1. I owned a 69 Land Cruiser wagon (FJ-55) that had a hand crank attachment on the harmonic balancer, and a slot in the grill for the hand crank itself. I didn’t have one, but I’d love to have tried it!

      1. Apparently the trick is to keep your thumb on top in case they kick back.

        Now theoretically, you miiiight be able to do it from the damper bolt on many cars, by using a sturdy 1/2 drive ratchet and socket and kicking at it underneath the car. (Assuming you’ve got enough juice to the ECU etc on anything since 90ish) Or possibly tying a rope to the end of it and yanking it… However, for any manual or semi manual alternate cranking method, I recommend that a) you turn it over slowly a couple of times first with the ignition off, to get some oil moving and break the stiction. and b) that if it’s particularly cold try to get some warmth in the oil/block by running block heater, or putting camp stove or making small fire under the oil pan, so it turns easier.

      2. I had a Lada Niva that had a hand crank. I had to use it a few times in the winter when the battery was on its last legs. It was surprisingly easy and was quite a reliable way of starting the car. The connection on the crank was designed in such a way that you could only turn it one way, and it would push the handle out as the engine caught and sped up.

    2. I tried using my impact gun to crank a snow blower…and broke off the end of the crankshaft in the process.
      When I related this to my brother he admitted that he had once done the same thing.

  5. When you have that 6.9 L Cummins you’ll likely have another hefty vehicle with a hefty battery as well. We have two 5.9 L Cummins Dodges, so don’t expect to need the drill battery trick, ever.

    The devil of jump starting is in the details, of course, as we all know. Those fat cables from What-Mart, with the big copper clamps? They might hide 18-gauge wire under fat plastic insulation. The clamps are copper colored, but made of steel. You connect them up, and nothing happens until you check all the possible spots for connection failure.

    Some hacker with spare time and a bit of genuine copper could do a project on how to build good jumper cables.

    Our jumper cables are welder cable with four “don’t know where we got them” clamps made of real copper, not just plated or painted.

    1. It’s not so much of a worry if you are at the place where you store another vehicle, being stranded in the middle of nowhere is the worry for most people. Unless you’ve got to be somewhere in a time sensitive manner.

      Does the copper oxide on your clamps not affect your jumper cables?

    2. One of the perks of working in a welder repair shop was good jumper cables.

      We made our own cables for jump starting engine driven welders and generators (units as big as a mid sized sedan).

      90mm^2 flexible welding cable with welding earth clamps with big crimps squished down with a hex shaped crimp die.

      They used to work brilliantly, I just wish I made a set for myself while I worked there.

    3. I found this out the hard way, what was sold as “heavy duty copper”turned out to be copper coated steel clamps and wire with a huge amount of insulation, almost like ht leads.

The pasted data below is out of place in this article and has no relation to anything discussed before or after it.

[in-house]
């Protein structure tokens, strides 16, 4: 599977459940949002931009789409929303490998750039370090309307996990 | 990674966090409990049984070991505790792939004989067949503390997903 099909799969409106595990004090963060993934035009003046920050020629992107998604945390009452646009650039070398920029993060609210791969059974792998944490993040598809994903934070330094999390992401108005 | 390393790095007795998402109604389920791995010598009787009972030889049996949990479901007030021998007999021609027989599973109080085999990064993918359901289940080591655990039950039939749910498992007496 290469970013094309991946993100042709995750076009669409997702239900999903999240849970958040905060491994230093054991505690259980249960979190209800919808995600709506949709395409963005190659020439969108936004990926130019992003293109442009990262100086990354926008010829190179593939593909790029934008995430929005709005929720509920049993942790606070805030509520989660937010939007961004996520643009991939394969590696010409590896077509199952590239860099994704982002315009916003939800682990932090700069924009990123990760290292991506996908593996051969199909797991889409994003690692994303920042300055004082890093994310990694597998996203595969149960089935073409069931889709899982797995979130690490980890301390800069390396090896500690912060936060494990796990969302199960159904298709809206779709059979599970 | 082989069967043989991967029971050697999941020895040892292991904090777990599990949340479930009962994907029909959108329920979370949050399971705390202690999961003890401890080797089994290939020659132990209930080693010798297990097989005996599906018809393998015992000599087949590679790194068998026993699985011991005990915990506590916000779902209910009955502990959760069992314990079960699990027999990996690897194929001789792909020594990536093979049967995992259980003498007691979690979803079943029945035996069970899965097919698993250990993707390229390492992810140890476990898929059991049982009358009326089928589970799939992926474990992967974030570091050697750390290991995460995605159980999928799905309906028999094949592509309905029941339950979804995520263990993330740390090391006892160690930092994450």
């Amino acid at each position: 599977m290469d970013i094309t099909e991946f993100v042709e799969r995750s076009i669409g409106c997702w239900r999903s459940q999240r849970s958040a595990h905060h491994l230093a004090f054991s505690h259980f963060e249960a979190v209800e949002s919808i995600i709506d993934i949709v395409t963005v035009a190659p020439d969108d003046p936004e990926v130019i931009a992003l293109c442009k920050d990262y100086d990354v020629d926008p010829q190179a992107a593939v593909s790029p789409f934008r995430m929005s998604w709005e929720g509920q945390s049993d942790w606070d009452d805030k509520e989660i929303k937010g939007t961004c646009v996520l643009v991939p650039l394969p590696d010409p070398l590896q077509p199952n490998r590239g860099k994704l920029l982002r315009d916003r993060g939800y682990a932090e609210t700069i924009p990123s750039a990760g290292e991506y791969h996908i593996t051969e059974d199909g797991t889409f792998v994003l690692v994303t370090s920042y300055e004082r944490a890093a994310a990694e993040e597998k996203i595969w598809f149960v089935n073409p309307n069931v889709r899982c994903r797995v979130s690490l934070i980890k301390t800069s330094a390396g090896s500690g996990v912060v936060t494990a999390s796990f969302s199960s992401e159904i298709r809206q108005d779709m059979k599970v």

In the end I bought welding wire and four earth clamps, not cheap but extremely good.

  6. I am not surprised this works. With 2.4 AH 18V there is about 155kJ of electrical energy available. Just leave the drill battery connected for a few minutes. The charge will flow to the car battery and charge it a bit. The main starting current (~500A) will come from the main battery anyway. You can disconnect the drill battery before you try to start the car.

  7. I used to simply switch to second gear (real women don’t drive automatic) and give the car a push, jump in and start. Worked fine about 50 times or more.
    With my current car this probably don’t work. It’s all electric. Then again … talking to people really isn’t that hard and you normally don’t risk ruining any component of your equipment by doing it. Well … at least on this continent, I hear it can be different elsewhere.

    1. I value the fact that I was originally taught to drive on not one but two manual transmission trucks. It was night and day difference between the two in at just what speeds they liked to be shifted and how easy or hard it was to get them to engage. This was good because I can apply that skill to a wide variety of vehicles if I ever need to. That experience has come in handy at various wide-spread times throughout my life.

      Almost as much I value the fact that none of the cars I own are manual. That extra effort just to drive really isn’t necessary in this decade. Why bother?

      It would however be cool if automatic transmissions had a way to shift them into a special gear while not already moving that allows a push start.

      1. Curiously, 50’s-60’s GM cars with powerglide automatic transmissions could be push started. Those transmissions had two fluid pumps – one driven by engine and one by driveshaft. If you got the vehicle up to ~15mph in neutral, there would be enough fluid pressure from the driveshaft driven pump that you could shift into low and it would spin the engine to start. This was actually published in the owners manuals as a feature!

      2. >”That extra effort just to drive really isn’t necessary in this decade. Why bother?”

        When you drive stick for long enough, it becomes automatic to the point you just don’t think about it. Then it feels weird not to have it.

        And having a clutch in winter conditions is nice. First thing to do in over/understeer slide is to slam the clutch to free the wheels to match the road speed, so you get your steering back. Another thing is rocking the car out of an icy dip when the wheels get stuck.

      1. There’s a fair chance it’ll go if it lights the dash, or you just got a single turn of the engine out of it, but yah, if it’s very dead, you might not even get anything if you got someone to tow it or had a long downhill, because the ECU not powered to turn on the field coils of the alternator even.

  8. Well… that IS a hack, congrats on that!

    It’s not a hack I would recommend though except in the most dire of circumstances. Stuck in a desert with a dead car battery, a fully charged drill no water and the vultures are circling? Yes! Thank you for saving my life! Stuck with a dead car battery in the middle of civilization? Yah, I get not wanting to have to talk to strangers but some times you just got to suck it up.